One month ago, the International Energy Agency stated in its World Energy Outlook that "If, between 2011 and 2015, investment in the [Middle East and North Africa] region runs one-third lower than the $100 billion per year required, consumers could face a near-term rise in the oil price to $150/barrel." Two weeks ago, while America focused on the failure of the supercommittee, you likely missed a hugely important but little reported event. The CEO of Saudi Arabia's state oil company announced it was stopping a $100 billion expansion program of its oil production capacity in an effort to keep supply tight. While Saudi Arabia is not the only oil producer in the region, it is the biggest. Read along and I'll explain why the Saudis need high oil prices, why new unconventional sources aren't going to save you from high prices, and what you can do to protect yourself.
The Saudi expansion
Saudi Aramco's expansion was expected to increase the company's production capacity from 12 million barrels a day to 15 million barrels a day by 2020. However, with new unconventional oil supplies coming online relatively soon, Saudi Aramco does not want to risk a supply glut that would push down prices.
Saudi Arabia and other OPEC countries rely on high oil prices to fund their governments, and this has gotten more expensive recently as the Arab spring led many to increase their public spending. The Carnegie Investment Bank recently showed the oil prices (Brent) Saudi Arabia and other oil-rich countries need to balance their budgets:
Source: IMF, FT, Carnegie Investment Bank.
While Saudi Arabia only needs an estimated $80 a barrel to balance its budget, other large oil-producing countries need much higher prices. This is a massive incentive for these countries to work to keep world oil prices high.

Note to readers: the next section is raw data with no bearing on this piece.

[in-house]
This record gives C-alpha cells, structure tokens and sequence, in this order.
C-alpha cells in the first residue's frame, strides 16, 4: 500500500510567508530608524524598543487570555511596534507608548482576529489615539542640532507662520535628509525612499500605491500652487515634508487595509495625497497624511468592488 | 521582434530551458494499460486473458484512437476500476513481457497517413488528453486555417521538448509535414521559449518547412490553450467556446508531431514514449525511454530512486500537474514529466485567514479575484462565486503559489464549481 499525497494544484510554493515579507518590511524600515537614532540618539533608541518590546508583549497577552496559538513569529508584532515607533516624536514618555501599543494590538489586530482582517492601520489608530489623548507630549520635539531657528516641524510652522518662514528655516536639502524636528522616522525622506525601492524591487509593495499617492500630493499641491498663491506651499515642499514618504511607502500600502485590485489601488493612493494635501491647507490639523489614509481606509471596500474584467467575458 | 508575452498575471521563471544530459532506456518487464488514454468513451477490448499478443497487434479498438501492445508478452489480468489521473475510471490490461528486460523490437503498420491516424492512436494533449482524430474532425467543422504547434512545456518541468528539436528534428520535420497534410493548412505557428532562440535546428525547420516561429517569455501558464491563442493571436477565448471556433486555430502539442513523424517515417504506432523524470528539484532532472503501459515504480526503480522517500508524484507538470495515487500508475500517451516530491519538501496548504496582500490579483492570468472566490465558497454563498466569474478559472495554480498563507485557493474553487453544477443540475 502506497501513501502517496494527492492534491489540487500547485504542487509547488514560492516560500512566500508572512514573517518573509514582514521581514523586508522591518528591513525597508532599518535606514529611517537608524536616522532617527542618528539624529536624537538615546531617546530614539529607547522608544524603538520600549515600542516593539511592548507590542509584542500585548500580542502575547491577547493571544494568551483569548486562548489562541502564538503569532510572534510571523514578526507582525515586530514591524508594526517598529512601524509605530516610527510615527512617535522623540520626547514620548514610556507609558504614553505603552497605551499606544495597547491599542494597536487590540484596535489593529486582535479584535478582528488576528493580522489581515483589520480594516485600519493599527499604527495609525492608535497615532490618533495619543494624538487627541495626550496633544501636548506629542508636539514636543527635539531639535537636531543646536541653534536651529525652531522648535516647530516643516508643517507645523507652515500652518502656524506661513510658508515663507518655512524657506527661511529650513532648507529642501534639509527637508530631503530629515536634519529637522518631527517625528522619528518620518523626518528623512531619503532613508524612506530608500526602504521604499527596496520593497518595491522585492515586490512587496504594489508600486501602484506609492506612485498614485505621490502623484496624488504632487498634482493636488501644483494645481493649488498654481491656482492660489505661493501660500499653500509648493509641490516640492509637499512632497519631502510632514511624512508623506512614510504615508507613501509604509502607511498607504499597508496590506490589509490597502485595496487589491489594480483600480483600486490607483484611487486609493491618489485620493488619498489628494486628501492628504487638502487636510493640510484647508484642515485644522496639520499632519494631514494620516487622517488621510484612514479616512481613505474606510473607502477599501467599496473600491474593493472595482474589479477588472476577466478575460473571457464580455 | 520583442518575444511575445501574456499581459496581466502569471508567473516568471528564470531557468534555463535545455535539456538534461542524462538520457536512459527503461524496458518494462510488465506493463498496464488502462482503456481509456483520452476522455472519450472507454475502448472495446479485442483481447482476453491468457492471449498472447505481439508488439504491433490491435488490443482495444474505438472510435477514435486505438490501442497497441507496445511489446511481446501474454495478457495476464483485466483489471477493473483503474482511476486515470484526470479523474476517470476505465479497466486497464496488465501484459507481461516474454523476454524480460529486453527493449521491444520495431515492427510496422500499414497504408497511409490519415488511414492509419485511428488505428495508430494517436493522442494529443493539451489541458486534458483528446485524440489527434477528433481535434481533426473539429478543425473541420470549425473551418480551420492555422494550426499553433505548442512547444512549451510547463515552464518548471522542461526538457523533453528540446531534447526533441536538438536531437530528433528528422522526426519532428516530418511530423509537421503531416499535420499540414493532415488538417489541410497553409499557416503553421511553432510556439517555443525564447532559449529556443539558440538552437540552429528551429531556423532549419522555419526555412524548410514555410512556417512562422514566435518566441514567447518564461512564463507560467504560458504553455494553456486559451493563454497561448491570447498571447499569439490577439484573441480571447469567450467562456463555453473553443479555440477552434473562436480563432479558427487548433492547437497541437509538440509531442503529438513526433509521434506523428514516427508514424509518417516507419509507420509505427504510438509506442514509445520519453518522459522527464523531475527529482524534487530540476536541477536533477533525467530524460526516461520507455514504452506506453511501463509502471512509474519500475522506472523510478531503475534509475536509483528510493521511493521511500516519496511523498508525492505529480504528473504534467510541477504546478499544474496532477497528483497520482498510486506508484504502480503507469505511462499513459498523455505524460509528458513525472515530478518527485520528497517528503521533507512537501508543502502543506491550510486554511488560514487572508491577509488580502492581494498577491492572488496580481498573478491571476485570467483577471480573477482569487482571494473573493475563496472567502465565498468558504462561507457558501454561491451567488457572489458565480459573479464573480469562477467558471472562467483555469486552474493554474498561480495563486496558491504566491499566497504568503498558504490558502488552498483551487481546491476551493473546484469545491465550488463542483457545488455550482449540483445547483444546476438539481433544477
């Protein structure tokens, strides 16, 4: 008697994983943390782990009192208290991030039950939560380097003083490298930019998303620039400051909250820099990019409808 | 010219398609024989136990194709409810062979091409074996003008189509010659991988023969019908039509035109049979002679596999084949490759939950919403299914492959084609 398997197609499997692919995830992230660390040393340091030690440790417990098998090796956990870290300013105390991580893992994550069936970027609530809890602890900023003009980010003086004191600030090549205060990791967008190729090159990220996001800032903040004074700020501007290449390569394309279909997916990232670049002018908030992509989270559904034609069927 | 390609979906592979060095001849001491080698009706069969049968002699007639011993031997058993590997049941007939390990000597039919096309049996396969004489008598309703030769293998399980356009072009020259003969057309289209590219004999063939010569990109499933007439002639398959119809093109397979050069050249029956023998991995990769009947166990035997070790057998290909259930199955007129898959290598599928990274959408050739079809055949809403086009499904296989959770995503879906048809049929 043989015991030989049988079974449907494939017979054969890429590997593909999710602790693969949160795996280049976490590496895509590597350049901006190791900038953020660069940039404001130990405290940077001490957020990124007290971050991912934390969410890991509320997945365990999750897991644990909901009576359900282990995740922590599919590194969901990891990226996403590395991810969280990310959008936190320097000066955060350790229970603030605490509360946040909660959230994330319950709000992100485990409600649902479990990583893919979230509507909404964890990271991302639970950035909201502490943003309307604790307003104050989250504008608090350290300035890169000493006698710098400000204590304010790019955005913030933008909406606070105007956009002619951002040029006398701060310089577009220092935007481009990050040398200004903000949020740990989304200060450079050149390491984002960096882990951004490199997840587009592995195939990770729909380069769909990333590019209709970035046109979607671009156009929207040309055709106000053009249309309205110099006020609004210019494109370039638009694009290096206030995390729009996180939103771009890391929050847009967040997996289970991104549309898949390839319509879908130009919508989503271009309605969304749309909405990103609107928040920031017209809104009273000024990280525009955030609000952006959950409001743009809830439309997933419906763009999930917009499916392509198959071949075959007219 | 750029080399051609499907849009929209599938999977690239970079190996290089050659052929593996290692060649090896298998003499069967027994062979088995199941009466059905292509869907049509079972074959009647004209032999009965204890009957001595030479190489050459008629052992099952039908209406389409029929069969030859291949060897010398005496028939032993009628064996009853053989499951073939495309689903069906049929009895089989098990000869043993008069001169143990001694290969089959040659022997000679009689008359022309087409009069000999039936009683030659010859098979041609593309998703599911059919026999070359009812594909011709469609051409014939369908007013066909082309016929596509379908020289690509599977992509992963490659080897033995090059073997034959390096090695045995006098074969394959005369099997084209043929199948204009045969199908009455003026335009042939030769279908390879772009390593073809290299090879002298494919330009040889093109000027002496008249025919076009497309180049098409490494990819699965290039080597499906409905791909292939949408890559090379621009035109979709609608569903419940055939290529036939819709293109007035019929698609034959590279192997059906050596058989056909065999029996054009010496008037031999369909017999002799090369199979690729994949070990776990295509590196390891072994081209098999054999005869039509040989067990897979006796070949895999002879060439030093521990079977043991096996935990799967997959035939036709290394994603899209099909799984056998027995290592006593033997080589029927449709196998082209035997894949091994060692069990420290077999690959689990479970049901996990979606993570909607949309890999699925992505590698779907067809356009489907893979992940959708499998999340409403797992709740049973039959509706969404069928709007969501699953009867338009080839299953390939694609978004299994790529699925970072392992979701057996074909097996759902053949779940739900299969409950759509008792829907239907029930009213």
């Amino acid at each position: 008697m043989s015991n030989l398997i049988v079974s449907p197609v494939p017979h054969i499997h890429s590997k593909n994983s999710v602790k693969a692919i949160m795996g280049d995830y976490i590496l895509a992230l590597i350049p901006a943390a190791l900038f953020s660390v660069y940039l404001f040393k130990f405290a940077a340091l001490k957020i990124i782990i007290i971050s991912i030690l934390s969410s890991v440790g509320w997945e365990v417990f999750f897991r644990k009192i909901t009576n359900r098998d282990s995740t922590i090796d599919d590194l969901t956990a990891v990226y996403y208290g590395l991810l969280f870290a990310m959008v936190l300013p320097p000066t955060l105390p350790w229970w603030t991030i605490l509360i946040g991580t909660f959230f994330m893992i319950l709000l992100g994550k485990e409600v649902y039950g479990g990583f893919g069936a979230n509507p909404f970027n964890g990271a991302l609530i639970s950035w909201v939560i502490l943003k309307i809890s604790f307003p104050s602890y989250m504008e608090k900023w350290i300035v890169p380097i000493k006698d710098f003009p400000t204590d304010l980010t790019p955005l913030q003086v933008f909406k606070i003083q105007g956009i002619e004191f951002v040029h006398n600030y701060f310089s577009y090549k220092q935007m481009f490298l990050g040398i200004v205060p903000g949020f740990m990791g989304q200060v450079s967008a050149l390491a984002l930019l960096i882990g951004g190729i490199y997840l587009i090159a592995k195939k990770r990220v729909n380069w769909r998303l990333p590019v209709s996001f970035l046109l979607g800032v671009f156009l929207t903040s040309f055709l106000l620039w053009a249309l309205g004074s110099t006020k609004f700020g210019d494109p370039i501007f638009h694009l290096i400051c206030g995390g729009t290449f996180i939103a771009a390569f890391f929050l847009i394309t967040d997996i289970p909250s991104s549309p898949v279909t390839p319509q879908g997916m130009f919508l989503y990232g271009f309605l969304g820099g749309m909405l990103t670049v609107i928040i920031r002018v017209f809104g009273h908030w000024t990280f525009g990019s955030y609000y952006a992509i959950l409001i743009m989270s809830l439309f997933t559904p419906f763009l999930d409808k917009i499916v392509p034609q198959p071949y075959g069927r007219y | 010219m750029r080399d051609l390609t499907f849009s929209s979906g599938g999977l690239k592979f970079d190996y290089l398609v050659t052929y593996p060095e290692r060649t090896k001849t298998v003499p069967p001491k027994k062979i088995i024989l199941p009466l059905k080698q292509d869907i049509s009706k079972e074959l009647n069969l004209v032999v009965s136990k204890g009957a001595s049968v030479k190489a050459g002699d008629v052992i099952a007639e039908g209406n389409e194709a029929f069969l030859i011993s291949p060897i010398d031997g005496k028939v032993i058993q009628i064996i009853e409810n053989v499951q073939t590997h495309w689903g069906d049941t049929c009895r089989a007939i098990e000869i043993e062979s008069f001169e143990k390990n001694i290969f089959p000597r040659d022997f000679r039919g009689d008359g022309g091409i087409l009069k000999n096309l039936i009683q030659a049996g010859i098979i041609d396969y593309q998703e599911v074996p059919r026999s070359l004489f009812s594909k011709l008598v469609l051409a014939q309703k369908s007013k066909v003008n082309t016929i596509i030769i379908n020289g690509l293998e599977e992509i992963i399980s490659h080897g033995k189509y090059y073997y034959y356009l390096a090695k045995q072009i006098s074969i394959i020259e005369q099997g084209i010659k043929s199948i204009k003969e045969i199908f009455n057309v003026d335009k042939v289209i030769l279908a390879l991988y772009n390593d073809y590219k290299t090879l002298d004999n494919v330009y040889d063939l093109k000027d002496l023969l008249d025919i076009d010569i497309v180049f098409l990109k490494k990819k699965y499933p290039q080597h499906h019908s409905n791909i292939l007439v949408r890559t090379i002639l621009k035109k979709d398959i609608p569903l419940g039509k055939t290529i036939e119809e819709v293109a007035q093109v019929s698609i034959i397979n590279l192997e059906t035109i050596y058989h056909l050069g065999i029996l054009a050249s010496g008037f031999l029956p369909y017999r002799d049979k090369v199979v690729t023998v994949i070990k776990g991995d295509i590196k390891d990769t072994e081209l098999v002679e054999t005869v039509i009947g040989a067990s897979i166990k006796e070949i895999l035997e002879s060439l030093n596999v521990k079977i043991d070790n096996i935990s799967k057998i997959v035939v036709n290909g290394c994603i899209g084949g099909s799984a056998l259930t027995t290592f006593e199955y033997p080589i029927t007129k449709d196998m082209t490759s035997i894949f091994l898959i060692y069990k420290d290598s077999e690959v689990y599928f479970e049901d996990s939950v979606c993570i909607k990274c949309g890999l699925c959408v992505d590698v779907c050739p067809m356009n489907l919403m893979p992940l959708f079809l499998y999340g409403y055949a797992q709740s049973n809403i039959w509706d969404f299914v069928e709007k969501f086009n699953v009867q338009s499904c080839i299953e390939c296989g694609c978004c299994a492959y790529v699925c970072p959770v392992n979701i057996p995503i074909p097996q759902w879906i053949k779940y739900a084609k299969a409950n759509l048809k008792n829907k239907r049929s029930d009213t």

At a current price of $110 a barrel for Brent crude, OPEC is sitting pretty. As OPEC Secretary General Abdalla Salem el-Badri said last week, according to The Wall Street Journal, "The market is currently balanced. Prices are comfortable" for both producers and consumers. So with OPEC happy about current prices and not likely to increase supply, where will new supply come from?
Unconventional oil supplies such as the U.S. oil shale and the Canadian tar sands will play a role in growing worldwide oil production. However, unconventional supplies will only make a small dent. OPEC expects production from non-conventional oil supplies to rise from 2.3 million to 3.4 million barrels per day by 2015. Also, as fellow Fool Alex Planes showed in October, these sources cost nearly 10 times more to produce than does oil from Saudi Arabia's massive fields. Canadian oil sands such as Suncor's
OPEC expects the biggest production gains to come from Brazil's deepwater fields and Iraq. Brazil's deepwater drilling sites are even more expensive than shale, costing an estimated $50 per barrel to produce, thus still locking us into more high-priced oil.
While Iraq has cheap, plentiful oil, it also needs high prices to support its domestic programs. Also, as I and fellow Fool David Lee Smith have written about before, Iraq's future security situation is worrisome and will become more perilous as the U.S. pulls out in 2012. With all that said, what can you do?
A good way to protect yourself from rising oil prices is to invest in oil, so you make money as prices rise. There are numerous opportunities to invest in. ConocoPhillips
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Dan Dzombak owns shares of ATP Oil & Gas, but he holds no other position in any company mentioned. Click here to see his holdings and a short bio. Motley Fool newsletter services have recommended buying shares of Chesapeake Energy. Try any of our Foolish newsletter services free for 30 days. We Fools may not all hold the same opinions, but we all believe that considering a diverse range of insights makes us better investors. The Motley Fool has a disclosure policy.